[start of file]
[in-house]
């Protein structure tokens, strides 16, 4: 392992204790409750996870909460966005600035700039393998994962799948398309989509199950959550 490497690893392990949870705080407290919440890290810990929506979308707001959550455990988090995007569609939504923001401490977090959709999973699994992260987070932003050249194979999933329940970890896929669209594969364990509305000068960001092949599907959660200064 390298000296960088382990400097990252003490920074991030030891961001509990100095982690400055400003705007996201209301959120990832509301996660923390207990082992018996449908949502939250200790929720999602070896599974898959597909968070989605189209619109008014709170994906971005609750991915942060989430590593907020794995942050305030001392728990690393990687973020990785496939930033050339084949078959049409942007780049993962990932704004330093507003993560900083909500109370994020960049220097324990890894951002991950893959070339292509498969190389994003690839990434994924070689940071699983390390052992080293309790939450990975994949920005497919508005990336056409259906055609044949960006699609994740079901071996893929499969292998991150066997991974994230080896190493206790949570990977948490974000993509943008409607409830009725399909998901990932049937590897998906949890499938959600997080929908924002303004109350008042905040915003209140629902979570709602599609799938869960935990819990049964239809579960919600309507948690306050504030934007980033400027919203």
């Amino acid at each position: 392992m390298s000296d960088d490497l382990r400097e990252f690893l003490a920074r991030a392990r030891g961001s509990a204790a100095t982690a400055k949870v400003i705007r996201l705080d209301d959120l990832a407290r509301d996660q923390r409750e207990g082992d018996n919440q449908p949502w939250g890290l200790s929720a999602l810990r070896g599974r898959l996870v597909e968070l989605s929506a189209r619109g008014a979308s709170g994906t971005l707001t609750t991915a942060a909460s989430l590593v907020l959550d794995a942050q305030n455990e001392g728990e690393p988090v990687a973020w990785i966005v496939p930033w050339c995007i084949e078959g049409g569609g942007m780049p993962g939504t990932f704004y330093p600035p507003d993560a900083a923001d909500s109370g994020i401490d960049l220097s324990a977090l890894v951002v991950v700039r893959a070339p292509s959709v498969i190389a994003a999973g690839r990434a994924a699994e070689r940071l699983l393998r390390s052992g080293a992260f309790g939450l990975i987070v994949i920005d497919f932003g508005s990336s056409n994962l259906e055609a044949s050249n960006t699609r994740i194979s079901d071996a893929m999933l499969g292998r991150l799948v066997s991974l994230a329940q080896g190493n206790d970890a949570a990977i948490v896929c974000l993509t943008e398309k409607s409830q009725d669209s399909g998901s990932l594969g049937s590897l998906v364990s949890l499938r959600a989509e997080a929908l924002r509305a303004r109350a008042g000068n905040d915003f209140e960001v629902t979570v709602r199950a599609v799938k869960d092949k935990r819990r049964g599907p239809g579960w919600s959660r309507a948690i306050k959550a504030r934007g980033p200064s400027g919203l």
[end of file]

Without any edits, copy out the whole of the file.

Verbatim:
[in-house]
């Protein structure tokens, strides 16, 4: 392992204790409750996870909460966005600035700039393998994962799948398309989509199950959550 490497690893392990949870705080407290919440890290810990929506979308707001959550455990988090995007569609939504923001401490977090959709999973699994992260987070932003050249194979999933329940970890896929669209594969364990509305000068960001092949599907959660200064 390298000296960088382990400097990252003490920074991030030891961001509990100095982690400055400003705007996201209301959120990832509301996660923390207990082992018996449908949502939250200790929720999602070896599974898959597909968070989605189209619109008014709170994906971005609750991915942060989430590593907020794995942050305030001392728990690393990687973020990785496939930033050339084949078959049409942007780049993962990932704004330093507003993560900083909500109370994020960049220097324990890894951002991950893959070339292509498969190389994003690839990434994924070689940071699983390390052992080293309790939450990975994949920005497919508005990336056409259906055609044949960006699609994740079901071996893929499969292998991150066997991974994230080896190493206790949570990977948490974000993509943008409607409830009725399909998901990932049937590897998906949890499938959600997080929908924002303004109350008042905040915003209140629902979570709602599609799938869960935990819990049964239809579960919600309507948690306050504030934007980033400027919203």
């Amino acid at each position: 392992m390298s000296d960088d490497l382990r400097e990252f690893l003490a920074r991030a392990r030891g961001s509990a204790a100095t982690a400055k949870v400003i705007r996201l705080d209301d959120l990832a407290r509301d996660q923390r409750e207990g082992d018996n919440q449908p949502w939250g890290l200790s929720a999602l810990r070896g599974r898959l996870v597909e968070l989605s929506a189209r619109g008014a979308s709170g994906t971005l707001t609750t991915a942060a909460s989430l590593v907020l959550d794995a942050q305030n455990e001392g728990e690393p988090v990687a973020w990785i966005v496939p930033w050339c995007i084949e078959g049409g569609g942007m780049p993962g939504t990932f704004y330093p600035p507003d993560a900083a923001d909500s109370g994020i401490d960049l220097s324990a977090l890894v951002v991950v700039r893959a070339p292509s959709v498969i190389a994003a999973g690839r990434a994924a699994e070689r940071l699983l393998r390390s052992g080293a992260f309790g939450l990975i987070v994949i920005d497919f932003g508005s990336s056409n994962l259906e055609a044949s050249n960006t699609r994740i194979s079901d071996a893929m999933l499969g292998r991150l799948v066997s991974l994230a329940q080896g190493n206790d970890a949570a990977i948490v896929c974000l993509t943008e398309k409607s409830q009725d669209s399909g998901s990932l594969g049937s590897l998906v364990s949890l499938r959600a989509e997080a929908l924002r509305a303004r109350a008042g000068n905040d915003f209140e960001v629902t979570v709602r199950a599609v799938k869960d092949k935990r819990r049964g599907p239809g579960w919600s959660r309507a948690i306050k959550a504030r934007g980033p200064s400027g919203l």